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A sea of tents, or how refugees live

21 of March '22

We present an excerpt from Jakub Szczęsny's book Welcome to a World Without Architects, which was published in 2021 by the Museum of Modern Art in Warsaw.

Imagine it' s evening, you're eating dinner, you' re already about to get down to plum cake for dessert, and here a two-ton bomb falls on your house. You survive, recover from the initial shock, and suddenly it occurs to you that nothing is left of your house, and half of your family is not among the living. When the cloud of dust settles, you see that most of your neighborhood lies in ruins. Fires are raging, and the survivors are trying to save themselves and their loved ones. They throw the remnants of their belongings on their backs and flee the city. This is how the residents of Aleppo and Gaza, but also thousands of smaller towns and villages around the world, from Yemen to Indonesia, live.

Our present will go down in world history as an unprecedented era of migration. Wars, exploitation, hatred, fear, poverty, disease and hunger - a whole package of problems that we as a species cannot cope with - are forcing millions of people all over the world to flee their former homes and seek new, "better worlds." The problem is that a better life is difficult to achieve for most of them, and if even possible, it has to be bought with another frightening "set": the dangers of travel, separation from loved ones, incredible sacrifices and the uncertainty of tomorrow combined with insecurity, and often the stripping of dignity. Thousands of refugees1 are drawn to big cities because it's easier to get help and jobs there. Their arrival usually results in chaos2. Authorities try to hastily build camps for the newcomers; some turn into settlements and new city districts over time3. The history of such camps is as old as the world, with their builders drawing on the tradition of temporary settlements for the military and the experience of generations of planners, engineers, and administrators who had to devise and build spaces ready to accommodate masses of people on short notice and with limited resources. Large camps4, for ten thousand or more residents, are usually built on flat land (because it is easy to fence) and have their own water intakes, possibly wells. They are usually connected by road to the nearest town, but there is an undeveloped wilderness all around.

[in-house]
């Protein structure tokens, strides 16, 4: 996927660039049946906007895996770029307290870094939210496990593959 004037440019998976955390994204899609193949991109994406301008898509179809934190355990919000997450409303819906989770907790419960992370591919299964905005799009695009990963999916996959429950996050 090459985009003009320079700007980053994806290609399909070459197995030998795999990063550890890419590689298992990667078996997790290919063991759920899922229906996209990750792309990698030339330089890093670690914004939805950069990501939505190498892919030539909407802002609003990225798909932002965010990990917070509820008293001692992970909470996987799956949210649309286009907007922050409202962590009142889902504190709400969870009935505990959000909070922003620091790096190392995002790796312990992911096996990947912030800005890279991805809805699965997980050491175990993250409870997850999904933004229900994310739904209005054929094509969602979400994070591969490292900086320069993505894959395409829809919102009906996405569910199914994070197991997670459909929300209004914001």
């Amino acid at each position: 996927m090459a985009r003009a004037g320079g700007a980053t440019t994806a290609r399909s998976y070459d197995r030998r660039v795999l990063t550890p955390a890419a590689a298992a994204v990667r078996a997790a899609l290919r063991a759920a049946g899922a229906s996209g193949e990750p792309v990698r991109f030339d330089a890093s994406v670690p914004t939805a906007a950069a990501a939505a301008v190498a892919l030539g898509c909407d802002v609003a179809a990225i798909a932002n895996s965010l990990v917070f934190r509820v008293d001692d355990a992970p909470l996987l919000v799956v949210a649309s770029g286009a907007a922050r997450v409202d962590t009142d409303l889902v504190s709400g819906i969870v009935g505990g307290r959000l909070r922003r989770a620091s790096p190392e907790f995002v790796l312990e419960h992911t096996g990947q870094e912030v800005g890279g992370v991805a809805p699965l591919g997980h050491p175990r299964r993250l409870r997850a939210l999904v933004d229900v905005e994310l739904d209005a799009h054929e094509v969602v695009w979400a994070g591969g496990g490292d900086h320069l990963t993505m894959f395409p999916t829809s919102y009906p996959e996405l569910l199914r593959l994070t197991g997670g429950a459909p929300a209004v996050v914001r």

Mostly families are sent to the camps. Theoretically, each has no more than ten to twelve square meters at their disposal. In this space there must be room for a temporary home, often a tent or improvised structure made of locally available materials (architects and industrial designers have created collapsible structures5 that resemble real homes) and a small garden, allowing the camp diet to be supplemented with vegetables and fruits. According to UNHCR recommendations6, a set of toilets and showers, separate for each sex, should be set up every hundred meters, but latrines must not stand closer than six meters from the nearest house or residential tent.

The wilderness where the camps are built is usually blown by a relentless wind and warmed by the sun. The flat land is not drained, so when it rains, the entire land turns into a maelstrom. In such conditions, people notoriously overheat during the day and cool down at night, often in a single 24-hour period, because thin roofs and walls do not protect against the vagaries of the weather. Diseases, especially diarrhea, are rampant in the wet season, and the battle against waterlogged soil continues. Even with constant heating and ventilating the houses, cold, penetrating dampness under clothes and a rotten smell persist. Therefore, the layout of parts of the camp with different functions, their service and accessibility, and the quality of shelters are crucial.

refugee camp

pic: © Jakub Szczęsny